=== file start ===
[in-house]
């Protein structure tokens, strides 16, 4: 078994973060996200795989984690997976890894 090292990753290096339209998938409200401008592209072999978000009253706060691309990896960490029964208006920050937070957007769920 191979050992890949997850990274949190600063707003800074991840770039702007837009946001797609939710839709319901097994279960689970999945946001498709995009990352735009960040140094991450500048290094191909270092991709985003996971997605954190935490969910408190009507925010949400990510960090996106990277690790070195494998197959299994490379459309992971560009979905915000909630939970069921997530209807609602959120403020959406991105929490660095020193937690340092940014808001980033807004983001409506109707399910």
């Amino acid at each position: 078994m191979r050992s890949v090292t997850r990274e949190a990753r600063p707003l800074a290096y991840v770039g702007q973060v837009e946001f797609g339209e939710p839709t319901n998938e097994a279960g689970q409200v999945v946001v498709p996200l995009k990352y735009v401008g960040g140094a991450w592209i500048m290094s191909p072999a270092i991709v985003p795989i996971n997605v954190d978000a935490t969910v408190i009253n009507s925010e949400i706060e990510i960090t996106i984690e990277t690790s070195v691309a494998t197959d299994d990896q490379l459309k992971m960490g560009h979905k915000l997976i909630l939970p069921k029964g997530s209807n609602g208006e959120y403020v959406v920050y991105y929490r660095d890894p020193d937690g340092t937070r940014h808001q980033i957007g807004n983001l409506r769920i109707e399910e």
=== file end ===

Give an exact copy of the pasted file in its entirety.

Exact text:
[in-house]
């Protein structure tokens, strides 16, 4: 078994973060996200795989984690997976890894 090292990753290096339209998938409200401008592209072999978000009253706060691309990896960490029964208006920050937070957007769920 191979050992890949997850990274949190600063707003800074991840770039702007837009946001797609939710839709319901097994279960689970999945946001498709995009990352735009960040140094991450500048290094191909270092991709985003996971997605954190935490969910408190009507925010949400990510960090996106990277690790070195494998197959299994490379459309992971560009979905915000909630939970069921997530209807609602959120403020959406991105929490660095020193937690340092940014808001980033807004983001409506109707399910």
């Amino acid at each position: 078994m191979r050992s890949v090292t997850r990274e949190a990753r600063p707003l800074a290096y991840v770039g702007q973060v837009e946001f797609g339209e939710p839709t319901n998938e097994a279960g689970q409200v999945v946001v498709p996200l995009k990352y735009v401008g960040g140094a991450w592209i500048m290094s191909p072999a270092i991709v985003p795989i996971n997605v954190d978000a935490t969910v408190i009253n009507s925010e949400i706060e990510i960090t996106i984690e990277t690790s070195v691309a494998t197959d299994d990896q490379l459309k992971m960490g560009h979905k915000l997976i909630l939970p069921k029964g997530s209807n609602g208006e959120y403020v959406v920050y991105y929490r660095d890894p020193d937690g340092t937070r940014h808001q980033i957007g807004n983001l409506r769920i109707e399910e």